All interviews were conducted by the lead researcher (LM), a physiotherapist. All participants chose to be interviewed at the hospice, and no participants withdrew from the study after consent was given. The interview topic guide focused on the patients’ experiences of physiotherapy sessions; their experience of participating as part of a group, what they experienced as benefits and negatives of the group sessions; their motivations and expectations for attending; any barriers to attending, and any impact they perceived attending had on their daily lives. Interviews were digitally audio recorded and transcribed verbatim. Interviews were anonymised and pseudonyms allocated for patients and staff when transcribed. Mean interview duration was 34 min (24–55 min).
Interviews were analysed by the researcher using Thematic Analysis, which involves five key stages: familiarisation, coding, theme development, defining themes and reporting. Analysis was supported using an Excel spreadsheet for each interview, to collate codes and consider broader themes. Once coded by the lead researcher, five of the nine interview transcripts were randomly chosen for dual coding by a second researcher to improve reliability, rigour and quality. Transcripts were also returned to participants to confirm the content; one patient made a minor amendment.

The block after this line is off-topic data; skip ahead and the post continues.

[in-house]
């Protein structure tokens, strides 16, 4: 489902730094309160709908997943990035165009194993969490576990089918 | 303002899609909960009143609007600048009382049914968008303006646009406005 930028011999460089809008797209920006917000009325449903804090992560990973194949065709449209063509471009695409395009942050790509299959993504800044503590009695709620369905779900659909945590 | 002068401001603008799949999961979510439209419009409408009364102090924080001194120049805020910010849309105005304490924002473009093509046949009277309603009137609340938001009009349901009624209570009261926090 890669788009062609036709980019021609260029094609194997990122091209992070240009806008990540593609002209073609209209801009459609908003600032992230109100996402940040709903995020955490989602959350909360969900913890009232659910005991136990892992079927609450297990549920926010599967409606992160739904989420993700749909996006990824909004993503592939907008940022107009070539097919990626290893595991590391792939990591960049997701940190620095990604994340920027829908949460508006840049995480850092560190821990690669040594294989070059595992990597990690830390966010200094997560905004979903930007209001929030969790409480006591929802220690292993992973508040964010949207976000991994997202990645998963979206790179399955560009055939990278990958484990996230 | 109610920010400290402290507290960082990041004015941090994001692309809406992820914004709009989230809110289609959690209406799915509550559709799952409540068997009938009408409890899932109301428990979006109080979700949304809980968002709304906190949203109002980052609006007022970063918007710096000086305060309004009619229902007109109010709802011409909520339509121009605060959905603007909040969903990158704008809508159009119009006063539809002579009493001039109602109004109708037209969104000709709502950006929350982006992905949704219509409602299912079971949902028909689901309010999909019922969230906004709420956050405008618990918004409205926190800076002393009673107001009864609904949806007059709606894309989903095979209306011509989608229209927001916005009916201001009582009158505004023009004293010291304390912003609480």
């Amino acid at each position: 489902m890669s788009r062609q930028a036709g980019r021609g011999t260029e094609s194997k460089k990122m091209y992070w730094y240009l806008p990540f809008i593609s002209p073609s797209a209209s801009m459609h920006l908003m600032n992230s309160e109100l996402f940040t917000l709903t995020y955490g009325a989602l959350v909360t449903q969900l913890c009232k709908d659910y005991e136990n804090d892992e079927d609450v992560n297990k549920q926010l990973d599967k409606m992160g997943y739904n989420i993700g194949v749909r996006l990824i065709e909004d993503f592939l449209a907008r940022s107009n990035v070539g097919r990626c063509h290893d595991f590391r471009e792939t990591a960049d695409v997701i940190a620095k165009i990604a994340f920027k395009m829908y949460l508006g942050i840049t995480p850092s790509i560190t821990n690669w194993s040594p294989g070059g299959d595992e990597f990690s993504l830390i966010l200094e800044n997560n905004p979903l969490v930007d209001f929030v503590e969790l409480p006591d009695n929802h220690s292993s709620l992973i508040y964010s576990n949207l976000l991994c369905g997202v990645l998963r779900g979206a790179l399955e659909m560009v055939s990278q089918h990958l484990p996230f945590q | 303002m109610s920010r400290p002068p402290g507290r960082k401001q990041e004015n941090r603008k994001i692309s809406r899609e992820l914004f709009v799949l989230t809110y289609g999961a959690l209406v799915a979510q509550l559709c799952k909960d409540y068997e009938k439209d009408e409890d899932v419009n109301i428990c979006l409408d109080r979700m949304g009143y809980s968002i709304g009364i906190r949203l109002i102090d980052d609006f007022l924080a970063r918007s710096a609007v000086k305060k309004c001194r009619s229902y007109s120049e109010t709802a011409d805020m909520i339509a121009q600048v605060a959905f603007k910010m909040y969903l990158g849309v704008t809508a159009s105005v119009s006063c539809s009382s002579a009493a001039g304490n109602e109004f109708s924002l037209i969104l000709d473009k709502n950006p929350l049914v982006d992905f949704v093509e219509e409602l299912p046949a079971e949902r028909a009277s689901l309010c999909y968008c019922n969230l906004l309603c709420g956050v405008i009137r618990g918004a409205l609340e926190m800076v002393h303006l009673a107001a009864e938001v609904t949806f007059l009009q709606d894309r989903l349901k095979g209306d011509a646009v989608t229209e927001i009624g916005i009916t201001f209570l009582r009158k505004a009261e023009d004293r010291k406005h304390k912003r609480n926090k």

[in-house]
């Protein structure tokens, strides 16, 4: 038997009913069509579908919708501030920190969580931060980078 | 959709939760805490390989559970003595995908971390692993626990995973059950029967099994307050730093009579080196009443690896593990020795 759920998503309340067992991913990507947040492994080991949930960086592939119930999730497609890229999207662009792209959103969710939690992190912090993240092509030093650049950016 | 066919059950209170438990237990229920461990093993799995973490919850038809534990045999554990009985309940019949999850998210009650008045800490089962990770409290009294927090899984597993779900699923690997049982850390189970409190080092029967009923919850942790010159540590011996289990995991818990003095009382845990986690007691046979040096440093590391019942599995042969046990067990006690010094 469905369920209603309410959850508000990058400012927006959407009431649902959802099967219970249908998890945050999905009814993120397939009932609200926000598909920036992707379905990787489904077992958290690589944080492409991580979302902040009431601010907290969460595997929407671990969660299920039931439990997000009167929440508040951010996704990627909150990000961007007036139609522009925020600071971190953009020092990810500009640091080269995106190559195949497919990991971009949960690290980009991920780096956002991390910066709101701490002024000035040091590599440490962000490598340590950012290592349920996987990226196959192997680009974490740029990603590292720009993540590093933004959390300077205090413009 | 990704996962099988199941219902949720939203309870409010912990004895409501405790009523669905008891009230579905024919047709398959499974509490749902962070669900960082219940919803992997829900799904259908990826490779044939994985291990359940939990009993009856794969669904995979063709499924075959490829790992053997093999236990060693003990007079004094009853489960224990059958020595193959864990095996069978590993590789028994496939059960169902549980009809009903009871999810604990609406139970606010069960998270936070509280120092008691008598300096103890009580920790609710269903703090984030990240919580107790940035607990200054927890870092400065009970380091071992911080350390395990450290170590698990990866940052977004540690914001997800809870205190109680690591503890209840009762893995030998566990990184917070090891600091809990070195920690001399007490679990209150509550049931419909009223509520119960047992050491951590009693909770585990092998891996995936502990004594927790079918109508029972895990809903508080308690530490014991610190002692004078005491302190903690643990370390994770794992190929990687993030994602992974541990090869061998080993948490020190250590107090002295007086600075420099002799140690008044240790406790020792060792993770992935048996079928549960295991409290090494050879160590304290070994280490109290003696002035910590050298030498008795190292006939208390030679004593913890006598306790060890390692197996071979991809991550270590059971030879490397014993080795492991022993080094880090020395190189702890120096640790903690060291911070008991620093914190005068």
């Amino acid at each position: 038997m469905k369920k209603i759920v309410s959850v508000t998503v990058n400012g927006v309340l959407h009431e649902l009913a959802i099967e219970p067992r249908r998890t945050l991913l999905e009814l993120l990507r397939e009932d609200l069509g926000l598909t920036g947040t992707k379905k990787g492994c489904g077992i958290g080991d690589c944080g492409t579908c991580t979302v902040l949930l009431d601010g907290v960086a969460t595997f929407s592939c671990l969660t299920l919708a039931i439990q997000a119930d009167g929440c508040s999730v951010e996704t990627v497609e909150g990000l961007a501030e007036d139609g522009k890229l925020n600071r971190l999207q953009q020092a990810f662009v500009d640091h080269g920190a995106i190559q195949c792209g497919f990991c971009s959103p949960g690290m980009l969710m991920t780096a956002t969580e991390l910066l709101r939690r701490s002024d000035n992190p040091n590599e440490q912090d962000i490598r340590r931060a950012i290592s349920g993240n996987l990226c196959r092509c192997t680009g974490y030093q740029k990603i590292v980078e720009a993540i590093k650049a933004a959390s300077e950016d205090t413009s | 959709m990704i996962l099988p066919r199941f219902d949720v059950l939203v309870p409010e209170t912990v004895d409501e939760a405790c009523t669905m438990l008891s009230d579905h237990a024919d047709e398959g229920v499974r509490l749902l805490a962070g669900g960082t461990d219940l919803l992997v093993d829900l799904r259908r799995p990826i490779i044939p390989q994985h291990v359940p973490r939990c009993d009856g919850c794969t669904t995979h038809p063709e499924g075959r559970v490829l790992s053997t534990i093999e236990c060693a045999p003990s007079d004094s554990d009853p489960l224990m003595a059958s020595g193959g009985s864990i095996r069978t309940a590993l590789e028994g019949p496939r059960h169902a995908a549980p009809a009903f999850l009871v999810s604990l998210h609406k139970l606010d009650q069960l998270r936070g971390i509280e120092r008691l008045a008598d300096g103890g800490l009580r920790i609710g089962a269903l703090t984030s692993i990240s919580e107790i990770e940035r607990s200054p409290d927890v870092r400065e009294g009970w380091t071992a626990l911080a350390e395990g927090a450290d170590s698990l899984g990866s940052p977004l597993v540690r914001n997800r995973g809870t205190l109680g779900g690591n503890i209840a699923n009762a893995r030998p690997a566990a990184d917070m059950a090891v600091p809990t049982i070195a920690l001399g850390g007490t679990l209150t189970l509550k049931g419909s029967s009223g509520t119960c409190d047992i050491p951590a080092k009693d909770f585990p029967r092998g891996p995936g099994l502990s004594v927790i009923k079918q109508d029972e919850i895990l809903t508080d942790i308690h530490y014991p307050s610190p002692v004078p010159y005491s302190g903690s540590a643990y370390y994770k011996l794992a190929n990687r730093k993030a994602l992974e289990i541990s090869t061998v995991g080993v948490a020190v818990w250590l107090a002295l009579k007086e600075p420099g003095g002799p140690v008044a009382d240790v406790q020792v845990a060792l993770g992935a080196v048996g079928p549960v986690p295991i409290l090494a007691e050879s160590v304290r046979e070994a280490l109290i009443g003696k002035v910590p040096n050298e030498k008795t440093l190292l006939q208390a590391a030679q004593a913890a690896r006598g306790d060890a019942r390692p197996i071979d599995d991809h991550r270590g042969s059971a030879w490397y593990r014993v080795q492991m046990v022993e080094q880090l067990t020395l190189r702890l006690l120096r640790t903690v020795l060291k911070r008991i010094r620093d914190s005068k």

65 and over
Time under hospice
Less than 12 months
25 months and over
Themes and subthemes
Perception of hospice
Initial perceptions of hospice
Hospice as a place where people die
Subsequent perception of hospice
Loss of anxiety about ‘hospice’ once attending regularly
Relationships with other patients,
Comparing self with other patients
Competition with other patients
Sadness at deterioration/death of others/own mortality
Receive a ‘boost’
‘Boring’ if on own
Being with others in similar position
Relationships with staff
Support/guidance of staff
Being ‘pushed’/encouraged by staff
Permission ‘not to have to do’/protected
Taking part in classes
Ability to do things, maintaining current level, not returning to previous disability
Back to previous self/ doing things used to do before illness
Wanting to improve strength/fitness
Exercises at home
Working to own level/exercises adapted /progressed gradually/ No. in group and time on equipment
Physical/ psychosocial effect
Psychosocial and emotional effect
Improved mood/given a boost
Increased confidence/Self esteem/self worth
Opportunity to reflect
Response to suggestion of class participation
Expectations/not knowing what to expect in classes
Perception of hospice